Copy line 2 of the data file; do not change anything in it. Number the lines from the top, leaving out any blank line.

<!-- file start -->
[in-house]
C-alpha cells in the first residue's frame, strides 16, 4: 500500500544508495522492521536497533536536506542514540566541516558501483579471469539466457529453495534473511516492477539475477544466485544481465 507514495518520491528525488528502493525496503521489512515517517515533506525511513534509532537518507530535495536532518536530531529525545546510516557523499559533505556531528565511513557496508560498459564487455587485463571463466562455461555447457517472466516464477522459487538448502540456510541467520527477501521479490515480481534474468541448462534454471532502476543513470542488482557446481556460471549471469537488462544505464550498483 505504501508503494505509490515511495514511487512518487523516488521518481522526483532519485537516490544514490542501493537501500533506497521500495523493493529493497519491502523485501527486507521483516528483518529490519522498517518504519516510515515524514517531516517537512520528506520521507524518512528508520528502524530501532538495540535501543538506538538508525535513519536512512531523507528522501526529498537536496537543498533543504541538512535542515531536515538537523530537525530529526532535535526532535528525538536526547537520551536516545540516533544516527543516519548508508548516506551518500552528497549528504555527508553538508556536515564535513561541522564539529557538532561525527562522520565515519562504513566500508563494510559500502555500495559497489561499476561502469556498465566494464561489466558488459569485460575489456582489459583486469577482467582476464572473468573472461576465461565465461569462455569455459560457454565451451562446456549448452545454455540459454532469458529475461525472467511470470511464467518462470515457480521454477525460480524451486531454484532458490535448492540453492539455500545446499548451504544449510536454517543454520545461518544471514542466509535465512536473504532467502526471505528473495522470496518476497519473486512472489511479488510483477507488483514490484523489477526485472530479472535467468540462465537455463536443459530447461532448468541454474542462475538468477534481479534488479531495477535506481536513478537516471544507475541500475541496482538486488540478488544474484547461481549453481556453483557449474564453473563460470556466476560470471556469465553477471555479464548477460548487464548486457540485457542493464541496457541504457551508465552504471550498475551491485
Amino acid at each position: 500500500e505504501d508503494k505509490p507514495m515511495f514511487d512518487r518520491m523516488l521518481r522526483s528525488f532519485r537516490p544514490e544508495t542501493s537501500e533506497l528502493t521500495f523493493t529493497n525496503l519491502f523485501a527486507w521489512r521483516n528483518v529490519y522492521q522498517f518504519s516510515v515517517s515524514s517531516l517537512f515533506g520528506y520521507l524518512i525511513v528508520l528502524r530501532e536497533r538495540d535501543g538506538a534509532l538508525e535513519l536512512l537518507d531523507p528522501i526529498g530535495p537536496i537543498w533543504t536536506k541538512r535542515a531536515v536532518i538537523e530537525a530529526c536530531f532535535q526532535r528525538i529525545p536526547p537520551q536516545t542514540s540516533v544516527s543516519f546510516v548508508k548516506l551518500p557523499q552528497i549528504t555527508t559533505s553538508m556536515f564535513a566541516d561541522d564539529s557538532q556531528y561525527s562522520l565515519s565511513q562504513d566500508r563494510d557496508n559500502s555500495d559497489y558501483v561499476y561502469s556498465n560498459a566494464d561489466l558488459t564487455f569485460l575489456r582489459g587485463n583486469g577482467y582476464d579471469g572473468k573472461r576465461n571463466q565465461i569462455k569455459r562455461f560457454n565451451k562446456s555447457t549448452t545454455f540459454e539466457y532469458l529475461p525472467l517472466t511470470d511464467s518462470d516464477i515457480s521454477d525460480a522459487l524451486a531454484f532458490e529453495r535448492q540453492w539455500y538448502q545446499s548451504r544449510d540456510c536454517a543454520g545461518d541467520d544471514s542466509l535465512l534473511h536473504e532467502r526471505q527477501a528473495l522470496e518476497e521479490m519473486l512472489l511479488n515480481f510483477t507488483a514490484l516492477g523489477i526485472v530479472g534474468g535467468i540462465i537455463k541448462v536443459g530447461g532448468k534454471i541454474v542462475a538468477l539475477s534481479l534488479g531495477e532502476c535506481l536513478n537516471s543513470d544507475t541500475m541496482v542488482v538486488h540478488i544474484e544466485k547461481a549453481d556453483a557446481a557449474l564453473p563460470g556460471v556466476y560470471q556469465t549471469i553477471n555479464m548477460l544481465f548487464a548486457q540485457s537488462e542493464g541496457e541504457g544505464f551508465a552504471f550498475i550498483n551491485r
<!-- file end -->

C-alpha cells in the first residue's frame, strides 16, 4: 500500500544508495522492521536497533536536506542514540566541516558501483579471469539466457529453495534473511516492477539475477544466485544481465 507514495518520491528525488528502493525496503521489512515517517515533506525511513534509532537518507530535495536532518536530531529525545546510516557523499559533505556531528565511513557496508560498459564487455587485463571463466562455461555447457517472466516464477522459487538448502540456510541467520527477501521479490515480481534474468541448462534454471532502476543513470542488482557446481556460471549471469537488462544505464550498483 505504501508503494505509490515511495514511487512518487523516488521518481522526483532519485537516490544514490542501493537501500533506497521500495523493493529493497519491502523485501527486507521483516528483518529490519522498517518504519516510515515524514517531516517537512520528506520521507524518512528508520528502524530501532538495540535501543538506538538508525535513519536512512531523507528522501526529498537536496537543498533543504541538512535542515531536515538537523530537525530529526532535535526532535528525538536526547537520551536516545540516533544516527543516519548508508548516506551518500552528497549528504555527508553538508556536515564535513561541522564539529557538532561525527562522520565515519562504513566500508563494510559500502555500495559497489561499476561502469556498465566494464561489466558488459569485460575489456582489459583486469577482467582476464572473468573472461576465461565465461569462455569455459560457454565451451562446456549448452545454455540459454532469458529475461525472467511470470511464467518462470515457480521454477525460480524451486531454484532458490535448492540453492539455500545446499548451504544449510536454517543454520545461518544471514542466509535465512536473504532467502526471505528473495522470496518476497519473486512472489511479488510483477507488483514490484523489477526485472530479472535467468540462465537455463536443459530447461532448468541454474542462475538468477534481479534488479531495477535506481536513478537516471544507475541500475541496482538486488540478488544474484547461481549453481556453483557449474564453473563460470556466476560470471556469465553477471555479464548477460548487464548486457540485457542493464541496457541504457551508465552504471550498475551491485